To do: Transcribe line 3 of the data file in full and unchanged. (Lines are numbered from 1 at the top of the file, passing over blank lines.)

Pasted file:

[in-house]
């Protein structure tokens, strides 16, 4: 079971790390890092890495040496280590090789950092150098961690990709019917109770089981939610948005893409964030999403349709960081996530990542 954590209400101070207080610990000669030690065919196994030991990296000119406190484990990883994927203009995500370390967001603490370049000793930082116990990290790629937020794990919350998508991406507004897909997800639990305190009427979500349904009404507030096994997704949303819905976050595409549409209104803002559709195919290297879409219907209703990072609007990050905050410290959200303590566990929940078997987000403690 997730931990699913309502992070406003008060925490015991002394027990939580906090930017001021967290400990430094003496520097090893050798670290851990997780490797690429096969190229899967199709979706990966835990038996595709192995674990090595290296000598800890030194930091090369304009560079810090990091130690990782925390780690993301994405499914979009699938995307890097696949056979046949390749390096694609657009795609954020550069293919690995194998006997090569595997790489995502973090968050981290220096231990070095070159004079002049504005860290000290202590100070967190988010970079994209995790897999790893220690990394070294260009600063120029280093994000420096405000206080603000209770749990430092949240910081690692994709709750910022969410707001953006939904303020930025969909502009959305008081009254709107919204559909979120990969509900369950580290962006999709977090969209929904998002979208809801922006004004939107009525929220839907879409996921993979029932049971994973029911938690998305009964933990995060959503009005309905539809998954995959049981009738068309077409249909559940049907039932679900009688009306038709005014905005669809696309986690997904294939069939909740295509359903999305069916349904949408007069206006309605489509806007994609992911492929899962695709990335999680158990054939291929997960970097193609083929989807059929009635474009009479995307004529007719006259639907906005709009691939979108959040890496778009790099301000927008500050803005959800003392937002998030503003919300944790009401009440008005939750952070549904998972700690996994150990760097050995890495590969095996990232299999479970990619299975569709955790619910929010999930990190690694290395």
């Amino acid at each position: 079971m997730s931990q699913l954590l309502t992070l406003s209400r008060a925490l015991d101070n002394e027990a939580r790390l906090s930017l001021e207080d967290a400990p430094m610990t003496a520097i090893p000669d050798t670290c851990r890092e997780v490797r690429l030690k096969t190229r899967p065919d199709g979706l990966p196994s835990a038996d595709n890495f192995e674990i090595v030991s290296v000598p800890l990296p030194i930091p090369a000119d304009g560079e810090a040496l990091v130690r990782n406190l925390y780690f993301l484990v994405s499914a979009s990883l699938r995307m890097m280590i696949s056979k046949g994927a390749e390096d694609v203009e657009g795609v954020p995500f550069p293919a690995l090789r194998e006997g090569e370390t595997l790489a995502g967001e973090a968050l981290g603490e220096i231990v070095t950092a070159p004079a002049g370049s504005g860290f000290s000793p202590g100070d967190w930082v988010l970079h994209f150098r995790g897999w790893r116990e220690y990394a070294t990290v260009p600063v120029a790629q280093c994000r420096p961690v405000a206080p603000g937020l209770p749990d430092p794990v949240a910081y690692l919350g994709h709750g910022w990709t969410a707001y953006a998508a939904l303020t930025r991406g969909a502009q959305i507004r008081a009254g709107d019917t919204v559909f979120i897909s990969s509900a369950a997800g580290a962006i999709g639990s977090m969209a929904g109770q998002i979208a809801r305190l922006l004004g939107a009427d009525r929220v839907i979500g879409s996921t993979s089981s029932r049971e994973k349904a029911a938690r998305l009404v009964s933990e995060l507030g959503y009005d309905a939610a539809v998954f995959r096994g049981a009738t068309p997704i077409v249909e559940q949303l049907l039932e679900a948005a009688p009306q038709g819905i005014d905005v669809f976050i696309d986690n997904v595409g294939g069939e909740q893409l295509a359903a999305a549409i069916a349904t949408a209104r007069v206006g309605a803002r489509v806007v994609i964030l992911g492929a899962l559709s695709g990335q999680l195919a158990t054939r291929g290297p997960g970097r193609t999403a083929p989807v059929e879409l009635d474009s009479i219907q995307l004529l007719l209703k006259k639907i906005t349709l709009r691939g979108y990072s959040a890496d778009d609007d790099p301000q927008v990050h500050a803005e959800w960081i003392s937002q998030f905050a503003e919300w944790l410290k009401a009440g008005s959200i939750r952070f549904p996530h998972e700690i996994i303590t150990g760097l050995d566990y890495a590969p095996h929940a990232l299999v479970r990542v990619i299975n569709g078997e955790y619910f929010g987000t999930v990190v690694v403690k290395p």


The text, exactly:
């Amino acid at each position: 079971m997730s931990q699913l954590l309502t992070l406003s209400r008060a925490l015991d101070n002394e027990a939580r790390l906090s930017l001021e207080d967290a400990p430094m610990t003496a520097i090893p000669d050798t670290c851990r890092e997780v490797r690429l030690k096969t190229r899967p065919d199709g979706l990966p196994s835990a038996d595709n890495f192995e674990i090595v030991s290296v000598p800890l990296p030194i930091p090369a000119d304009g560079e810090a040496l990091v130690r990782n406190l925390y780690f993301l484990v994405s499914a979009s990883l699938r995307m890097m280590i696949s056979k046949g994927a390749e390096d694609v203009e657009g795609v954020p995500f550069p293919a690995l090789r194998e006997g090569e370390t595997l790489a995502g967001e973090a968050l981290g603490e220096i231990v070095t950092a070159p004079a002049g370049s504005g860290f000290s000793p202590g100070d967190w930082v988010l970079h994209f150098r995790g897999w790893r116990e220690y990394a070294t990290v260009p600063v120029a790629q280093c994000r420096p961690v405000a206080p603000g937020l209770p749990d430092p794990v949240a910081y690692l919350g994709h709750g910022w990709t969410a707001y953006a998508a939904l303020t930025r991406g969909a502009q959305i507004r008081a009254g709107d019917t919204v559909f979120i897909s990969s509900a369950a997800g580290a962006i999709g639990s977090m969209a929904g109770q998002i979208a809801r305190l922006l004004g939107a009427d009525r929220v839907i979500g879409s996921t993979s089981s029932r049971e994973k349904a029911a938690r998305l009404v009964s933990e995060l507030g959503y009005d309905a939610a539809v998954f995959r096994g049981a009738t068309p997704i077409v249909e559940q949303l049907l039932e679900a948005a009688p009306q038709g819905i005014d905005v669809f976050i696309d986690n997904v595409g294939g069939e909740q893409l295509a359903a999305a549409i069916a349904t949408a209104r007069v206006g309605a803002r489509v806007v994609i964030l992911g492929a899962l559709s695709g990335q999680l195919a158990t054939r291929g290297p997960g970097r193609t999403a083929p989807v059929e879409l009635d474009s009479i219907q995307l004529l007719l209703k006259k639907i906005t349709l709009r691939g979108y990072s959040a890496d778009d609007d790099p301000q927008v990050h500050a803005e959800w960081i003392s937002q998030f905050a503003e919300w944790l410290k009401a009440g008005s959200i939750r952070f549904p996530h998972e700690i996994i303590t150990g760097l050995d566990y890495a590969p095996h929940a990232l299999v479970r990542v990619i299975n569709g078997e955790y619910f929010g987000t999930v990190v690694v403690k290395p």